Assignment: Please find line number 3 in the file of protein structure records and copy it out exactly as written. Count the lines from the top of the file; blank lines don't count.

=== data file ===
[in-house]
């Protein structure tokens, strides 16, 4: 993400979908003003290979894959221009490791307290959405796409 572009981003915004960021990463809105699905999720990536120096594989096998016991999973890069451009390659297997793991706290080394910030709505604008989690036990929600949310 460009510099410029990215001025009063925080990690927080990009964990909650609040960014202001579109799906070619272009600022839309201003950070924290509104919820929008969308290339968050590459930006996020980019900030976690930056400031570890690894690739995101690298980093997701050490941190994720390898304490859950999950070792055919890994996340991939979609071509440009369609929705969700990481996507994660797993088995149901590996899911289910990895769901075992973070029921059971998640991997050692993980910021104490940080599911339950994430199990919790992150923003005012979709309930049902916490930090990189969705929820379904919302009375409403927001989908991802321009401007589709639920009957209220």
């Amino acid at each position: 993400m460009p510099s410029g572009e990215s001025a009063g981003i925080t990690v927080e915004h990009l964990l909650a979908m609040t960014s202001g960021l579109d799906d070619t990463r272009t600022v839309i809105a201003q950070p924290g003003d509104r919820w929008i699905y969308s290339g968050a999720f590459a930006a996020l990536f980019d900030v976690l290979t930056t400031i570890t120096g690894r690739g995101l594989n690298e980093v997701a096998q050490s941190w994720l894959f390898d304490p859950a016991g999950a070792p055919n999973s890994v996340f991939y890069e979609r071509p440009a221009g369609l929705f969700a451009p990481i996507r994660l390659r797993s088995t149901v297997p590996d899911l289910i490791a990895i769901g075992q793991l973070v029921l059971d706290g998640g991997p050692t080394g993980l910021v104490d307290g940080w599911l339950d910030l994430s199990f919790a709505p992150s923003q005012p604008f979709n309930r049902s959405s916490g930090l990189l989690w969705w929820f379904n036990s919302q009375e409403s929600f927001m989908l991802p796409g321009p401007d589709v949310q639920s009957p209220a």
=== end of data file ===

């Amino acid at each position: 993400m460009p510099s410029g572009e990215s001025a009063g981003i925080t990690v927080e915004h990009l964990l909650a979908m609040t960014s202001g960021l579109d799906d070619t990463r272009t600022v839309i809105a201003q950070p924290g003003d509104r919820w929008i699905y969308s290339g968050a999720f590459a930006a996020l990536f980019d900030v976690l290979t930056t400031i570890t120096g690894r690739g995101l594989n690298e980093v997701a096998q050490s941190w994720l894959f390898d304490p859950a016991g999950a070792p055919n999973s890994v996340f991939y890069e979609r071509p440009a221009g369609l929705f969700a451009p990481i996507r994660l390659r797993s088995t149901v297997p590996d899911l289910i490791a990895i769901g075992q793991l973070v029921l059971d706290g998640g991997p050692t080394g993980l910021v104490d307290g940080w599911l339950d910030l994430s199990f919790a709505p992150s923003q005012p604008f979709n309930r049902s959405s916490g930090l990189l989690w969705w929820f379904n036990s919302q009375e409403s929600f927001m989908l991802p796409g321009p401007d589709v949310q639920s009957p209220a």